Skiing. I’ve skied exactly twice in my life and my area of expertise was the horizontal spin with legs in the air move. I think it’s called The Turtle or perhaps The Break Dancer. These Olympic skiers don’t do that and if they do fall, it’s a spectacular cartwheeling affair that usually results in a torn ACL or some such painful knee injury. It’s always the knees. The Russians have been banned from skiing because it was discovered that they have dipped their skiers in liquid titanium to avoid knee injuries.

          My favorite skiing event is ski jumping, where a skier will fly down a ramp and then burst off into the atmosphere before finally landing in Tokyo, six-hundred and thirty-seven miles from PyeongChang. It is the only Olympic event that requires a passport.

          I also enjoy the biathlon, which takes the drop-dead boredom of watching miles of cross-country skiing and combines it with guns. I mean, wouldn’t any sport be improved if the players had to stop what they are doing and plink off targets with a .22 caliber rifle? I know soccer would be a lot more interesting if they added rifles.

          Skiing also includes some X-games events, which are really nothing more than Shaun White trying to add another fifteen gold medals to his collection by defying gravity, physics and common sense. That probably won’t happen because White is now a thirty-one-year-old senior citizen while the up and coming X-game athletes are kindergarteners who have been on snowboards since they were fetuses.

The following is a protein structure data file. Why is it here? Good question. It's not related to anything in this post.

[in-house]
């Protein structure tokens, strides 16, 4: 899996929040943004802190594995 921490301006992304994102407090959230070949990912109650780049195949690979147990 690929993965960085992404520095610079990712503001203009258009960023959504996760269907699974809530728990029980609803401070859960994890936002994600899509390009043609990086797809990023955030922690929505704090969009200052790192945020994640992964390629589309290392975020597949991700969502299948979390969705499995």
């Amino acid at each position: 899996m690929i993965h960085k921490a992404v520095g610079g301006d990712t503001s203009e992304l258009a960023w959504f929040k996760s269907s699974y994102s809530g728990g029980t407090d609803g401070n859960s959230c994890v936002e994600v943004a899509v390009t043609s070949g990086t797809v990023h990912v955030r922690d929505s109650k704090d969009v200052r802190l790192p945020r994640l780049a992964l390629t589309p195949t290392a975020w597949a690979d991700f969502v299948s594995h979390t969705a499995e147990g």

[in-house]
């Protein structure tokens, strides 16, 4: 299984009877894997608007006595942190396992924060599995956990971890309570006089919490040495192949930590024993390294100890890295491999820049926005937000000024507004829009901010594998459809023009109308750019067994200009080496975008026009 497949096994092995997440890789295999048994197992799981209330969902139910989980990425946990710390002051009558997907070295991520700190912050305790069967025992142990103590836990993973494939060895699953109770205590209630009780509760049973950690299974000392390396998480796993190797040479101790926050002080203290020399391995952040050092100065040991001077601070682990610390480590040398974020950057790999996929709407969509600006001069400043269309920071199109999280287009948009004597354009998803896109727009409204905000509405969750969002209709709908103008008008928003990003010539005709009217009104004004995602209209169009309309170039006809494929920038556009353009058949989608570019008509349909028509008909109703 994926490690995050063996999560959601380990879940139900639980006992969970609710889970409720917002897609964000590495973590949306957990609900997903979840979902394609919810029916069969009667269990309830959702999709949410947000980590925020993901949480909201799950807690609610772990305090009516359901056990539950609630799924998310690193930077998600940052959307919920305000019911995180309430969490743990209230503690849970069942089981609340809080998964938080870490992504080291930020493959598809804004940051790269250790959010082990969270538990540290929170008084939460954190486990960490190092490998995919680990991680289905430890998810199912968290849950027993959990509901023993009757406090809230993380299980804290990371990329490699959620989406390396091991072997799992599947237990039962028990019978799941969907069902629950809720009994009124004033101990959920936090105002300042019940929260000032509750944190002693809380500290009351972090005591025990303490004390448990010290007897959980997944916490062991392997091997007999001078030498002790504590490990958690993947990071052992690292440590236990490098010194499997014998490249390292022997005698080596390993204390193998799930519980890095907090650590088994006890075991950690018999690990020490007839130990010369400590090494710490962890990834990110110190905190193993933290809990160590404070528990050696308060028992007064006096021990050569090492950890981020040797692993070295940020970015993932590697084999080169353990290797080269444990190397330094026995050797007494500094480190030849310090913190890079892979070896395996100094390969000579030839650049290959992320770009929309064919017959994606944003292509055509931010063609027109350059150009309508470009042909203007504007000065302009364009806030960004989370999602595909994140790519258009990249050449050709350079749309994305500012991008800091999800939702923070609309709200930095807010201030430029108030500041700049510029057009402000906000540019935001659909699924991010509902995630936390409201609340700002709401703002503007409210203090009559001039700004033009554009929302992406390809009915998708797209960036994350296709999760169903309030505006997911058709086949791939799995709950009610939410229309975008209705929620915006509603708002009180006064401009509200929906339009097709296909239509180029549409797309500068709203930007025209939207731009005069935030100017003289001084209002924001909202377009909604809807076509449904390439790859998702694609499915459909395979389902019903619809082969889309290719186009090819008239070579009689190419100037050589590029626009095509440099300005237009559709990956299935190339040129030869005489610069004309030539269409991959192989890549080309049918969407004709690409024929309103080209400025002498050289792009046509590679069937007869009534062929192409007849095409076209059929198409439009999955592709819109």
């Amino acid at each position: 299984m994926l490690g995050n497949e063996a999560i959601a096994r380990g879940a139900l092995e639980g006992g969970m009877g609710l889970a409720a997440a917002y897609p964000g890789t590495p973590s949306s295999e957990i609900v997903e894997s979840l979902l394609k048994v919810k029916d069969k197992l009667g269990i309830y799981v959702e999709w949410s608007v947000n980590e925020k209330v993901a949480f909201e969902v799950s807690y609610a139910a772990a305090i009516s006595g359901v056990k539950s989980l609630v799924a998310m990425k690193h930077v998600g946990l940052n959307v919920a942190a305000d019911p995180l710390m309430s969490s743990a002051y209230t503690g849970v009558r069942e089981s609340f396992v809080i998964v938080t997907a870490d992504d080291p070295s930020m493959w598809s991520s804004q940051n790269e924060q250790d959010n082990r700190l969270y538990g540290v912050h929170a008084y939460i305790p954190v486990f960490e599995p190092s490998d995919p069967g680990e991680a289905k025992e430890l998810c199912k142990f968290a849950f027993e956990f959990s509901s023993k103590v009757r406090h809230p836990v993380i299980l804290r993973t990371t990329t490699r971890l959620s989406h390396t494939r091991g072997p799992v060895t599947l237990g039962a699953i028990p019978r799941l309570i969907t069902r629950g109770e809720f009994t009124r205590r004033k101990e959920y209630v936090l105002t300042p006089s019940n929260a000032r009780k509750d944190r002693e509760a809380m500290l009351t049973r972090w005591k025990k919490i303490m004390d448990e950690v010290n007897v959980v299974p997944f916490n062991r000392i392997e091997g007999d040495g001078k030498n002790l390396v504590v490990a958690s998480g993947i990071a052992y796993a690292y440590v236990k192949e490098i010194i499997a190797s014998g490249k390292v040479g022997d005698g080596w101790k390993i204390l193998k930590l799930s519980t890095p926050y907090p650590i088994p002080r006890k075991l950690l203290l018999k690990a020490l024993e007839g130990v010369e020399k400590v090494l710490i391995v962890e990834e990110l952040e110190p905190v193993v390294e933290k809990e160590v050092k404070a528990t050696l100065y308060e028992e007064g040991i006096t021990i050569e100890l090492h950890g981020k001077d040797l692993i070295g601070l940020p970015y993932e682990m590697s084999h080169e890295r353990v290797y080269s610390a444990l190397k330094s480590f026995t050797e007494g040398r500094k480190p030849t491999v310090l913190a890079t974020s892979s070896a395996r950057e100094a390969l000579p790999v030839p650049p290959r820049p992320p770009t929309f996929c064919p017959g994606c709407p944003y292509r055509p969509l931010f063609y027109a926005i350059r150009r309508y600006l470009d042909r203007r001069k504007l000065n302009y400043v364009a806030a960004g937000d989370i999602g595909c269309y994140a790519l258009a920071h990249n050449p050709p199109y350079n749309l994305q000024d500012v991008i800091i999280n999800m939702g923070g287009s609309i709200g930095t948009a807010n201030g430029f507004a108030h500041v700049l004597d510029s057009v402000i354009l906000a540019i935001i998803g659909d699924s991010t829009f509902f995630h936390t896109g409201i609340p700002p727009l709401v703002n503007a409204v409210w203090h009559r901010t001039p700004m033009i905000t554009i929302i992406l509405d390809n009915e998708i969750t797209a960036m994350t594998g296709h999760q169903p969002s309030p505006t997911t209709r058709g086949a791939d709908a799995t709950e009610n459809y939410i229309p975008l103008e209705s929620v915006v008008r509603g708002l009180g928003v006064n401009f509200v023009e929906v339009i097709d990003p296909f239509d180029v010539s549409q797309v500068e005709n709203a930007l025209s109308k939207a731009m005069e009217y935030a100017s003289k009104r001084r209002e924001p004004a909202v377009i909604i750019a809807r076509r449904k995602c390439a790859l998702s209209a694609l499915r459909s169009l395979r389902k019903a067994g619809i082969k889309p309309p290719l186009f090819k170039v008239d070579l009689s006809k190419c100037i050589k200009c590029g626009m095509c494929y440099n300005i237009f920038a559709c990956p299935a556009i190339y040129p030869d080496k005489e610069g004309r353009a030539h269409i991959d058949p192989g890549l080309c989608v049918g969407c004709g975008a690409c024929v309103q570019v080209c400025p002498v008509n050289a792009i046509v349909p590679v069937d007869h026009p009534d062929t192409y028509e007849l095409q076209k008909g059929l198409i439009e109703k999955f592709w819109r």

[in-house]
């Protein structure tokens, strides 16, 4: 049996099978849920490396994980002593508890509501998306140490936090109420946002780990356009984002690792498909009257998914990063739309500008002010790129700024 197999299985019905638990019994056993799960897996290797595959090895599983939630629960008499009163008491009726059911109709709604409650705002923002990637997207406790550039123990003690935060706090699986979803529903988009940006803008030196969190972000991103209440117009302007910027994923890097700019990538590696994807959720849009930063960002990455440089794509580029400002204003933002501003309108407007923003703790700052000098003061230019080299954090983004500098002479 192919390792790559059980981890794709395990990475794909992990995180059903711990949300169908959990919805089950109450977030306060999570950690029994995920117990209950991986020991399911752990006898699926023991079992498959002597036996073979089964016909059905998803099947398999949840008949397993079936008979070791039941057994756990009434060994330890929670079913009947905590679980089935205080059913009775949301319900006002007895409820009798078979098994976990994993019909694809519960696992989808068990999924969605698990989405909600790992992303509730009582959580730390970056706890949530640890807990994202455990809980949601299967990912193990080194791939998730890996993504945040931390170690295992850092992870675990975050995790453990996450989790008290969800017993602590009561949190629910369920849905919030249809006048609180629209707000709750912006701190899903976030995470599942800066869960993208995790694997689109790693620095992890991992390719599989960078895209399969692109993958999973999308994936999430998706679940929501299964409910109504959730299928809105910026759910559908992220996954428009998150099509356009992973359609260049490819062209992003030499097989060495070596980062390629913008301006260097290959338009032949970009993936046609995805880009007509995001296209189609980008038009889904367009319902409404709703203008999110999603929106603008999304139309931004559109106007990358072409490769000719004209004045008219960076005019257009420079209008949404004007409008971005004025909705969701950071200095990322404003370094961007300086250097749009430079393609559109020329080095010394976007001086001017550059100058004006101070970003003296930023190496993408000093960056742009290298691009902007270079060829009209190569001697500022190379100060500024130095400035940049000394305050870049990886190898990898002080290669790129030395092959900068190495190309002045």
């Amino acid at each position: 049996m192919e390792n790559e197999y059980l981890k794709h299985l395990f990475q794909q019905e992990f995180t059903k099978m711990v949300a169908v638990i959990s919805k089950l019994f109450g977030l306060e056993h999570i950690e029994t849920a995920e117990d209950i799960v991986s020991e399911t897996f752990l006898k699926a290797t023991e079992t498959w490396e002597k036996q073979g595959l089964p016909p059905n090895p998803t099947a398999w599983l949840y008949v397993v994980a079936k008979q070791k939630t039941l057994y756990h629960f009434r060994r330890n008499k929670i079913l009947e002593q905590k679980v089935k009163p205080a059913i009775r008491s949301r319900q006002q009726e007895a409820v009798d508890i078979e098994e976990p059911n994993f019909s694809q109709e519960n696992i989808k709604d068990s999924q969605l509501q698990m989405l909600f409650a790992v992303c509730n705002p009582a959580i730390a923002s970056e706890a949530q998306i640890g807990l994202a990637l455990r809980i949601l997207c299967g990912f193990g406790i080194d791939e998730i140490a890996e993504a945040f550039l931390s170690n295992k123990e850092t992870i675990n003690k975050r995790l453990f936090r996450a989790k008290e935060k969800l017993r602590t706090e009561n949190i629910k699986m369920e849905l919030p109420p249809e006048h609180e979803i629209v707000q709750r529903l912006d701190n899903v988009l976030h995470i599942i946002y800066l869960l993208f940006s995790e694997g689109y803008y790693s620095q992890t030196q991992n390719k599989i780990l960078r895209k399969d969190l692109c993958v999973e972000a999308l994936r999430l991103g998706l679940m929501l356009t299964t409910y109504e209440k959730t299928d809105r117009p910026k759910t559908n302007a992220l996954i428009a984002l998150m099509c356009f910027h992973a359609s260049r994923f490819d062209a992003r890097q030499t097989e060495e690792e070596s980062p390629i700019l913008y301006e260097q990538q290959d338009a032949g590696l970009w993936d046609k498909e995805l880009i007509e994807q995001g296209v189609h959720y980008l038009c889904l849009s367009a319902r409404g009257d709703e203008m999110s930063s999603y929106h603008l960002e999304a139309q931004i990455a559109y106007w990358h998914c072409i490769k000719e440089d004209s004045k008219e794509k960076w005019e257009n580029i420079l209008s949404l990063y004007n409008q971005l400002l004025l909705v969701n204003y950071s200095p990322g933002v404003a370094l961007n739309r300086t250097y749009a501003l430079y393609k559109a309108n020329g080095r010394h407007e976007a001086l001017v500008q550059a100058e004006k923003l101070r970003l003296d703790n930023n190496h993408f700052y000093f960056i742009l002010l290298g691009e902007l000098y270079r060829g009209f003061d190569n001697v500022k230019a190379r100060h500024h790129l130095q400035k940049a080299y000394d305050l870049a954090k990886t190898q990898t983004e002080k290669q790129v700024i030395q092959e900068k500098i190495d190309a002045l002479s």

Curling. One word. Awesome. Two words. Freaking awesome. Curling combines the skill of sliding a heavy, polished rock across the ice with an absolutely maniacal rubbing of the ice with a Swiffer. This year, they’ve added a new wrinkle to make it even more challenging—washing dishes. I don’t know how curling isn’t more popular than football.

          Luge and Skeleton. Luge and skeleton are events that have no other purpose than to be weird Olympic sports. These are essentially guys who enjoyed sledding as kids and took it to the next, insane level. I love watching it, but sadly for them, I don’t think they impress women in bars too often with, “Hey, I’m the bad boy your mother warned you about. I’m a professional sledder.”

           Here’s how one can tell luge and skeleton apart.

          Luge is the event where a guy lays on his back on a tiny sled and launches himself feet-first down a hill faster than the maximum speed limit for a car on the expressway. He has to hold his head up so he can see where he is going while withstanding G-forces of up to three times his body weight. This explains why a luger will have a neck larger than a speed skater’s thigh. The luge driver will hurtle down a banked, icy track, steering with pressure from his legs, while hitting speeds of up to ninety miles per hour. After all this, he could still lose by 1/1000th’s of a second and just miss dying by a fraction of an inch. It’s remarkable and is only slightly less dangerous than skydiving with a lace parachute.